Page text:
Accessibility, Banking

The curb-cut effect and how building for accessibility creates value for banks and its employees ft. Bank of America

  • How does a bank build software that is accessible for its employees and what value does this work bring back to the firm? 
  • Dive into how designing for accessibility brings value to the bank and what role UX research and the inclusion of disabled employees play in this work.
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The curb-cut effect and how building for accessibility creates value for banks and its employees ft. Bank of America

Accessibility isn’t just a customer-facing value. In fact, in cases where it’s done well, it comes from within the organization, through its culture, purpose, and employees. Accessibility as a corporate value is built upon, and championed by, employees with disabilities whose work is informed by their lived experiences. But like disabled customers, disabled employees need their enterprise software to be designed with them in mind. Otherwise, we risk exclusion.

But how does a bank build software that is accessible for its employees and what value does this work bring back to the firm?

The curb-cut effect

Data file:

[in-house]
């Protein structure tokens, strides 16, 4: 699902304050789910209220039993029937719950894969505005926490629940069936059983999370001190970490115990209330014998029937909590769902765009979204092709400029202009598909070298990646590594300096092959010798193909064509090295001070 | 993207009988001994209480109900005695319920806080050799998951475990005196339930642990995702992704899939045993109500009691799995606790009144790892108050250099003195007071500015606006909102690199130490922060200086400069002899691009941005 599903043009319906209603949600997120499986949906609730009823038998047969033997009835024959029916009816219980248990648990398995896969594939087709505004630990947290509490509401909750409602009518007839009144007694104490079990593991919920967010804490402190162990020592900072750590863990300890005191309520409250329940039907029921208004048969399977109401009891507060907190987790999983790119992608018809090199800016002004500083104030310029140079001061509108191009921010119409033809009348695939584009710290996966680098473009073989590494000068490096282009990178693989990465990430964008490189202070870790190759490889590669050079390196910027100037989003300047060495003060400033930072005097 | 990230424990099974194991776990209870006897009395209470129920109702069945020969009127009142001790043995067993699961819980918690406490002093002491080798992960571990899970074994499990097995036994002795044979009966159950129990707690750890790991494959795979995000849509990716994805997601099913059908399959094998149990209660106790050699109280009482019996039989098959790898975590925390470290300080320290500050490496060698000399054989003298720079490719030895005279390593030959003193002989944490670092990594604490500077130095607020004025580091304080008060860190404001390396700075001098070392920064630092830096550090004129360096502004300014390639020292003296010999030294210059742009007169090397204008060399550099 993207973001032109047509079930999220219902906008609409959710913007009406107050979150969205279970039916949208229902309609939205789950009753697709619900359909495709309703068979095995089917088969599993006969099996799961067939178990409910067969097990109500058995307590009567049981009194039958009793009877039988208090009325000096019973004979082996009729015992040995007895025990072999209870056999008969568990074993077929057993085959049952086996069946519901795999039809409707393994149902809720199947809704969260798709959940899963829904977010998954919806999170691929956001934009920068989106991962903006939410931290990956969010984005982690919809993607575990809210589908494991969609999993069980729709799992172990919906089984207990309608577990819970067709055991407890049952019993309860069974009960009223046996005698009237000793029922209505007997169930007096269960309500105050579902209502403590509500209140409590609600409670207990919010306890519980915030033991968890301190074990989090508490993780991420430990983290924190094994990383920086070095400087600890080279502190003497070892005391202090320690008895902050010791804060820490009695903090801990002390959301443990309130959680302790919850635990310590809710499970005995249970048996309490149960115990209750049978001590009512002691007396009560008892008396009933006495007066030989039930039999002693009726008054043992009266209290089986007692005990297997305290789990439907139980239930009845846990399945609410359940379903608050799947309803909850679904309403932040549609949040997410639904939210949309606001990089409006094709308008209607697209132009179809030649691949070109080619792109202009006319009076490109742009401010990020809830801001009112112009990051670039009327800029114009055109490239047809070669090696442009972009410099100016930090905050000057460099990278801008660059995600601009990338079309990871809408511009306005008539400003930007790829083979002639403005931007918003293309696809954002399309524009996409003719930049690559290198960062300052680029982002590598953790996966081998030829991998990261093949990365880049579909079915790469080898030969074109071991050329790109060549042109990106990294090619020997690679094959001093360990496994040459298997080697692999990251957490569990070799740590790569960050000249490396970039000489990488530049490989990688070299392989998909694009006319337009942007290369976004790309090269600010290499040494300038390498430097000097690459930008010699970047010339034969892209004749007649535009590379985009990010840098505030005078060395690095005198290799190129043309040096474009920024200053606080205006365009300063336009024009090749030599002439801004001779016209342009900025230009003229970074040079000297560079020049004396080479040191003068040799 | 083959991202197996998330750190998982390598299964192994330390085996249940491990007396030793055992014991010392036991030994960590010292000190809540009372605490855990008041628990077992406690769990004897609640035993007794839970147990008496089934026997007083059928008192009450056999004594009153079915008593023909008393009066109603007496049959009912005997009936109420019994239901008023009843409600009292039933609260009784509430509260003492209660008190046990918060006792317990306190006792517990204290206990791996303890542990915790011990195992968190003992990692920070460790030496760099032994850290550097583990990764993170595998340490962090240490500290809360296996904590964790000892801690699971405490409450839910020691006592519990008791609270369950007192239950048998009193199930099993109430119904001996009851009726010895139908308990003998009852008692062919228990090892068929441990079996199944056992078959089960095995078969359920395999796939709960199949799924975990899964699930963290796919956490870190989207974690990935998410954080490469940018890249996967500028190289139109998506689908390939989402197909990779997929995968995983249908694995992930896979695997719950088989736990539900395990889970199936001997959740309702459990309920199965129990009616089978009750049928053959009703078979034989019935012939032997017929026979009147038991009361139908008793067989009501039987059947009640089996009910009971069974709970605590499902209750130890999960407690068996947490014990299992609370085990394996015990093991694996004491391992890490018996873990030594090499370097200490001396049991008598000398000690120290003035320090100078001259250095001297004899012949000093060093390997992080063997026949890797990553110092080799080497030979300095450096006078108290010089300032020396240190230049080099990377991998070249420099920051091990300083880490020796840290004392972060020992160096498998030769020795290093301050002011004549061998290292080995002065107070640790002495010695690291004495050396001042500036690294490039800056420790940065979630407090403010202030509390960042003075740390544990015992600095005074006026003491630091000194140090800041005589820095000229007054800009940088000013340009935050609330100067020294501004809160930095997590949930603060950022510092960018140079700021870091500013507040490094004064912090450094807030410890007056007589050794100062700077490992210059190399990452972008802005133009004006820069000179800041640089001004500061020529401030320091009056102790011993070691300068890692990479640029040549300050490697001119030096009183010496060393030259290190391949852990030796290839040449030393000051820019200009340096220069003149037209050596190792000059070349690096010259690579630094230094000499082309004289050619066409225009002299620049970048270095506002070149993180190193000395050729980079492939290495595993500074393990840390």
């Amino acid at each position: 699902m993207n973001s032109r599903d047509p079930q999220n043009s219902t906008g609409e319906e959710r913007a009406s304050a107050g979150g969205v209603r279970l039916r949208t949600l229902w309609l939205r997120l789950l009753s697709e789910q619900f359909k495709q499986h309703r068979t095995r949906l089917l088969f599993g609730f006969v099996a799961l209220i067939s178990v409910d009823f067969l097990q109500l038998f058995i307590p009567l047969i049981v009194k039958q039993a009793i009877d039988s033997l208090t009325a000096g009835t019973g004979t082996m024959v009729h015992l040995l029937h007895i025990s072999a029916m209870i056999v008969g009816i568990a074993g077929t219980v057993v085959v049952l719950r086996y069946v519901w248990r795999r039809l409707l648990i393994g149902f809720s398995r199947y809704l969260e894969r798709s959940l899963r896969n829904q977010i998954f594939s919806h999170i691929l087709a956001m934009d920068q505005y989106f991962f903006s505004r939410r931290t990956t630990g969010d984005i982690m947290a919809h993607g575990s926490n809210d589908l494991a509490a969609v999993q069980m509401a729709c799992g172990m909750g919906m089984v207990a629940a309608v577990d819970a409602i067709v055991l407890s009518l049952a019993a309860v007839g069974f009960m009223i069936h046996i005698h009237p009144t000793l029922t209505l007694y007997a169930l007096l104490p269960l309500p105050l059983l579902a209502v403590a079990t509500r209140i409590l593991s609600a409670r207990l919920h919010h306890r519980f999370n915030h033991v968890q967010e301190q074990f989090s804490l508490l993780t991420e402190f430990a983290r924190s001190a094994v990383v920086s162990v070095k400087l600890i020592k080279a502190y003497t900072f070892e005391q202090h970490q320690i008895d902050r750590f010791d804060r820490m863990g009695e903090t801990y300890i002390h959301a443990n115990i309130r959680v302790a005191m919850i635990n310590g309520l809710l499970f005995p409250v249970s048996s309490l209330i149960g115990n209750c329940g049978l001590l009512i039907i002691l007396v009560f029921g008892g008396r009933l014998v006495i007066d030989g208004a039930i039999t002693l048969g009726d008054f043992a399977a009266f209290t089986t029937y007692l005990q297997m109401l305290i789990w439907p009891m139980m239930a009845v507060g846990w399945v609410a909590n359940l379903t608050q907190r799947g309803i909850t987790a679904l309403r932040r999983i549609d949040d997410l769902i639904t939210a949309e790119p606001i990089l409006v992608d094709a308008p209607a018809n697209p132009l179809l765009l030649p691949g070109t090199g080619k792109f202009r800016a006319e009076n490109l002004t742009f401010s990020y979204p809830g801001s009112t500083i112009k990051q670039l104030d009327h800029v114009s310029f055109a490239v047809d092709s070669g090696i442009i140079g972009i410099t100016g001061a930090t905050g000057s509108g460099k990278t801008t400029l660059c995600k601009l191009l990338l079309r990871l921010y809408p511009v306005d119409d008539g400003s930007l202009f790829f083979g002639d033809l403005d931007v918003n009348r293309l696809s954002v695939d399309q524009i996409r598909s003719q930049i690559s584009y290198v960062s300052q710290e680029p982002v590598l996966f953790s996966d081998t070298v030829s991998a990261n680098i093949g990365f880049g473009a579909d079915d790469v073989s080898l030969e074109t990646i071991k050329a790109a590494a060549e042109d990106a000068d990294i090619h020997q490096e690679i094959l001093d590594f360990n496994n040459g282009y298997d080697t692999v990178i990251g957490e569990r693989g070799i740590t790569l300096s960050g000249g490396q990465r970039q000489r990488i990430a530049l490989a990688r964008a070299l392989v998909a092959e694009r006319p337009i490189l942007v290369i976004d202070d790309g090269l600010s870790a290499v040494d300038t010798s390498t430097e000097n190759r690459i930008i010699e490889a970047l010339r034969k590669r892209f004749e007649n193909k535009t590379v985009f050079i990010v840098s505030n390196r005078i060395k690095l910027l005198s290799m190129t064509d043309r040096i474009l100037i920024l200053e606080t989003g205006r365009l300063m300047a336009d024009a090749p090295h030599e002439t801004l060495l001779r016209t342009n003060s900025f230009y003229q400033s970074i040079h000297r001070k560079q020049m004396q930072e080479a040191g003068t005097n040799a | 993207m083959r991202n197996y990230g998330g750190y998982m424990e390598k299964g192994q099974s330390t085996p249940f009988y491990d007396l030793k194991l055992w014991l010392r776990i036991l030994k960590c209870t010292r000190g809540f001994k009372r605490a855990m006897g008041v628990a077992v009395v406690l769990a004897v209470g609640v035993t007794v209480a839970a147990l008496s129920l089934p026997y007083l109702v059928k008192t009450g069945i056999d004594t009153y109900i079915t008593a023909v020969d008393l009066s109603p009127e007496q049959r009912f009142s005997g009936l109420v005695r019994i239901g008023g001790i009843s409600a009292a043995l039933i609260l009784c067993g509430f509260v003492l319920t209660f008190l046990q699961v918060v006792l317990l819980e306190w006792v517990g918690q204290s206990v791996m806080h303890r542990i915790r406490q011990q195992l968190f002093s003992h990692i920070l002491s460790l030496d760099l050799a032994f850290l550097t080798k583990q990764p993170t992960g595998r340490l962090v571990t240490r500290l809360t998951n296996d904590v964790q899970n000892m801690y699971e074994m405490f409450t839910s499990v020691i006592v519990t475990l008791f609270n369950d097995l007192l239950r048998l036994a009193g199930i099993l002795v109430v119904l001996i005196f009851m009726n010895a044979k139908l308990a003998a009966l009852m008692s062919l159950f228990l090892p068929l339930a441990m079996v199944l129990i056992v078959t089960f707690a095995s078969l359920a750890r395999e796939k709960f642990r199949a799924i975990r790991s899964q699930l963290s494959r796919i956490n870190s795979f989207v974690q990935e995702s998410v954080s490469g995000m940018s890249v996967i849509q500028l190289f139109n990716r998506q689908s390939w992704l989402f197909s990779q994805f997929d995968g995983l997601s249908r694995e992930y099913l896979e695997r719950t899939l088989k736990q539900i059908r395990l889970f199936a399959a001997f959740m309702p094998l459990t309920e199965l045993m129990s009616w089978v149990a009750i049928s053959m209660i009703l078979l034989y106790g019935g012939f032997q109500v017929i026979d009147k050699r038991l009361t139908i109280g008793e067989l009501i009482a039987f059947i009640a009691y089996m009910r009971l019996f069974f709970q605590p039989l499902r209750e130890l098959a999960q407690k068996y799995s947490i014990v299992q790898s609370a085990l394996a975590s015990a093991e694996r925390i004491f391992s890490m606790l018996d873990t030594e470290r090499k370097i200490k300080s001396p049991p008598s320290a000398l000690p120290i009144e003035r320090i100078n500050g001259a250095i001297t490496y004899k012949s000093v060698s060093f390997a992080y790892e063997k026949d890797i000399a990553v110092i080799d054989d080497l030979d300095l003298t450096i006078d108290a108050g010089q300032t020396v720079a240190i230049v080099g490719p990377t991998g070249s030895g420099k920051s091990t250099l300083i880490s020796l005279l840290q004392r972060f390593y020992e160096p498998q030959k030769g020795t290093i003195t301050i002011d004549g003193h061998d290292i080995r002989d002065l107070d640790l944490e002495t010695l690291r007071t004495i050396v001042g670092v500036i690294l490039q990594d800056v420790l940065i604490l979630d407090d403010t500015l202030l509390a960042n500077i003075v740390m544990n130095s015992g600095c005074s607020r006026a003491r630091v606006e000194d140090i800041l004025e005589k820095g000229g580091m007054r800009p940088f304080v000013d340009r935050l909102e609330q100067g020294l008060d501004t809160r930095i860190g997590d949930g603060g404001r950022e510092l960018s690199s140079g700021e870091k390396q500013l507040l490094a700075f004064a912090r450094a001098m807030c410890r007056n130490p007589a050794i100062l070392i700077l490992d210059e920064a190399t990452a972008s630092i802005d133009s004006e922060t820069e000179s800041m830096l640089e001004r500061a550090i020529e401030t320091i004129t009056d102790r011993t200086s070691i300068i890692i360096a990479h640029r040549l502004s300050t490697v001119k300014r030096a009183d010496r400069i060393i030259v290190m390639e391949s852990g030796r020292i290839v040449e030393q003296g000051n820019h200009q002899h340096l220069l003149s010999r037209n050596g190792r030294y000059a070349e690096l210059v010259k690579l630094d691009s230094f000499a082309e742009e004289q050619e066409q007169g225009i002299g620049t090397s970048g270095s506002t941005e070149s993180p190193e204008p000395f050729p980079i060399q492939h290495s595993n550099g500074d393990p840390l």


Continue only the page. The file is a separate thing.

The answer may lie in what is called the “curb cut effect”. Traveling through cities wasn’t always accessible to wheelchair users, especially not in the 1970s, when sidewalks had no sloping ramp for easing transitions onto the road. In the early 1970s, Michael Pachovas, a disability advocate, accompanied by like-minded friends changed that, by pouring cement in the shape of a ramp onto a sidewalk. It wasn’t the first curb-cut but it had the biggest impact. Disability advocates rallied and the first government approved curb-cut was built into the intersection on Telegraph Avenue in Berkeley, CA. After, America began to see accessibility and mobility differently and finally disability advocates saw a win when in 1990, the Americans with Disabilities Act was signed, casting non-inclusive environments into the realms of illegality and by extension made curb-cuts mandatory. So why is this piece of history important to how accessibility is rendered into reality in the financial institutions of America?


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